Figures from the Children's Mutual suggest providers and industry associations may have jumped the gun in celebrating the government's proposed 1.5% price cap in the new product rules.
David White, chief executive at The Children’s Mutual , says his company’s calculations are that on a basic £250 government grant coupled with family contributions of £25 per month, a provider will generally only make £5.60 profit after a year, once all the administration costs are covered.
Providers CIS and Foreign & Colonial are among those focused on the 1.5% cap, which they say will enable the product to be distributed to a much wider client base.
F&C is especially pleased about the proposal to not include the 0.5% stamp duty within the cap.
However, the reservations expressed in TCM’s numbers are reflected in the ABI’s response. While positive about the price cap, it warns success of CTFs will depend on a simplified sales process, which the FSA has yet to deliver.
”I am glad to see the Government is conscious of this and will be continuing to work closely with the FSA,” says Joanne Segars, ABI head of pensions and savings.
Ron Sandler, who drew up recommendations on simplified products on behalf of the Treasury, last month told the House of Commons Treasury Select Committee he was concerned about a couple of issues relating to the FSA’s approach to the issue.
One danger is the original proposals may become so watered down they would actually generate additional cost, which would make simplified products “unattractive” for consumers, he says.
The other danger involves suitability. If the products do not have a “degree of suitability” built into them, then they could end up producing worse outcomes for consumers. Sandler equates the suitability conundrum to deposit accounts, which, while simple, do not actually help people pay off their debts faster, if that is in their best financial interests.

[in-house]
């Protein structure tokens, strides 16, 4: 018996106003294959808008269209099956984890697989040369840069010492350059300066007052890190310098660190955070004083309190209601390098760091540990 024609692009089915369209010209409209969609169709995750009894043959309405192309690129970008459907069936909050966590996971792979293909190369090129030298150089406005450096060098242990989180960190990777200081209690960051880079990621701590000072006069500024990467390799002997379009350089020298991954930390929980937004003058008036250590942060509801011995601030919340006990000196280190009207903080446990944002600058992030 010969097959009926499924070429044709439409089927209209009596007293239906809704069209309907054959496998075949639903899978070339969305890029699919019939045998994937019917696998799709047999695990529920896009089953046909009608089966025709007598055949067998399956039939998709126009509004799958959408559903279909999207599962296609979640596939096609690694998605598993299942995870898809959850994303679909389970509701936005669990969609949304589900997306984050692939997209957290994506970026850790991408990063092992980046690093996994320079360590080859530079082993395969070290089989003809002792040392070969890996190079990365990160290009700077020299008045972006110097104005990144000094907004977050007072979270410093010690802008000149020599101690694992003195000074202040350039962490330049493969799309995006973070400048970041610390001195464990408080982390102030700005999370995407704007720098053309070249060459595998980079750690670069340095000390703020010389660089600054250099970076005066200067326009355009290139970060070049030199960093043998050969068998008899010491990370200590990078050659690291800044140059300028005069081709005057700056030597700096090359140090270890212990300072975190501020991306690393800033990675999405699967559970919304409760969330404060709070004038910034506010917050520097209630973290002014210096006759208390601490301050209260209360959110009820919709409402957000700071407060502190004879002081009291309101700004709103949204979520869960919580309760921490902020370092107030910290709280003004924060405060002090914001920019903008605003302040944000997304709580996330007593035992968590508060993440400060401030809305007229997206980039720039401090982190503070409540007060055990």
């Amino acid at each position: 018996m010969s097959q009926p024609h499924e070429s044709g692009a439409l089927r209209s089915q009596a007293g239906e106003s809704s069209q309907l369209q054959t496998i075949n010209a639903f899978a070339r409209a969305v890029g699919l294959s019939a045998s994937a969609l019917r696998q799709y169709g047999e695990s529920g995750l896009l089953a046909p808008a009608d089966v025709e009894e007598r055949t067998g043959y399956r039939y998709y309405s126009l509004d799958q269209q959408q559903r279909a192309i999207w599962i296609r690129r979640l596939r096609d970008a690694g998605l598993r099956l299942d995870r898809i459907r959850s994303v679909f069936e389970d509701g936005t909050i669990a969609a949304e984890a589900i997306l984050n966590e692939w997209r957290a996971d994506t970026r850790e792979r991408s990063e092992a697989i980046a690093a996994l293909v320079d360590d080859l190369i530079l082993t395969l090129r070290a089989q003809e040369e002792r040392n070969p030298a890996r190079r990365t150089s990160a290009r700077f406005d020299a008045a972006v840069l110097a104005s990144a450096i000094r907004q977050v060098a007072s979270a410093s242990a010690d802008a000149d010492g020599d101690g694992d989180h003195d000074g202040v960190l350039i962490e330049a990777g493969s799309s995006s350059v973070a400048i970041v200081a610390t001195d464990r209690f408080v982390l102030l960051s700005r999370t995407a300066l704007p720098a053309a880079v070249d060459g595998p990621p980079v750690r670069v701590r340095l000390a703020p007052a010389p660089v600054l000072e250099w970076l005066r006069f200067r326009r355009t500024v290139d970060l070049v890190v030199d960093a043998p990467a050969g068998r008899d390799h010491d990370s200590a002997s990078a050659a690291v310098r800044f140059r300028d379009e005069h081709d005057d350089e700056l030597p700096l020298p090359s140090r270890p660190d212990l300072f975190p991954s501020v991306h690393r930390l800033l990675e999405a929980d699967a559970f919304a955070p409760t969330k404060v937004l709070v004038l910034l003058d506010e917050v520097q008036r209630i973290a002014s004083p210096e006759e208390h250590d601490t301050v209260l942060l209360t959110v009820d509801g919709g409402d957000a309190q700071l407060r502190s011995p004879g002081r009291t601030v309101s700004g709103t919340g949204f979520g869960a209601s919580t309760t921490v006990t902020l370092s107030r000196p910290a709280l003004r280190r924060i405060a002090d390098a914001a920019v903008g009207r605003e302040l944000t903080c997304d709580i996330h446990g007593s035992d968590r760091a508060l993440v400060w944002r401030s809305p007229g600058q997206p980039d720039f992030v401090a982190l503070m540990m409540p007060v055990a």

The FSA says its research concludes the so-called guided self-help option is the best solution to minimising sales and distribution costs, while ensuring consumers get the most suitable products.
Meanwhile, Sandler’s view has been criticised by some working with people on low incomes for missing the crucial point that low income earners will not save without advice. That in turn means simplified products themselves will be of little use because the consumers they target will not take them up in any case.
Until the FSA delivers its proposals, it may be that the CTF price cap, although an improvement on the Stakeholder cap, should not be held up as a panacea.IFAonline
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